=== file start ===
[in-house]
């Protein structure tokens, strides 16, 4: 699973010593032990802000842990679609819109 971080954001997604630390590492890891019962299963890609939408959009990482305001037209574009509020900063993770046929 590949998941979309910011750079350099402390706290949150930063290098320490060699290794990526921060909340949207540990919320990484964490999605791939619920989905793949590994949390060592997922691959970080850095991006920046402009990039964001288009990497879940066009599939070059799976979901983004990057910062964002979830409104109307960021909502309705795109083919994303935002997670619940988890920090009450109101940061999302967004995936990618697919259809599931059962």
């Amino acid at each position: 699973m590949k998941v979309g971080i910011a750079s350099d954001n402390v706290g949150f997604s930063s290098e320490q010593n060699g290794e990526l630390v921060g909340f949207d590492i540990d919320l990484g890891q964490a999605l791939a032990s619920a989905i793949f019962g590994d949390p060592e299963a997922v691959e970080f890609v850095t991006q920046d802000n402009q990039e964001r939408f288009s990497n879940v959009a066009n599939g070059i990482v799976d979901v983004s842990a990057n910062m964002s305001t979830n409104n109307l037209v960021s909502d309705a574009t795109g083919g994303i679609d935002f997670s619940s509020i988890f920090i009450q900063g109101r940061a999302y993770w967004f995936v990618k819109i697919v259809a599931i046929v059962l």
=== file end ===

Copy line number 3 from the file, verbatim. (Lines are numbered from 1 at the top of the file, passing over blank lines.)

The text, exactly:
């Amino acid at each position: 699973m590949k998941v979309g971080i910011a750079s350099d954001n402390v706290g949150f997604s930063s290098e320490q010593n060699g290794e990526l630390v921060g909340f949207d590492i540990d919320l990484g890891q964490a999605l791939a032990s619920a989905i793949f019962g590994d949390p060592e299963a997922v691959e970080f890609v850095t991006q920046d802000n402009q990039e964001r939408f288009s990497n879940v959009a066009n599939g070059i990482v799976d979901v983004s842990a990057n910062m964002s305001t979830n409104n109307l037209v960021s909502d309705a574009t795109g083919g994303i679609d935002f997670s619940s509020i988890f920090i009450q900063g109101r940061a999302y993770w967004f995936v990618k819109i697919v259809a599931i046929v059962l």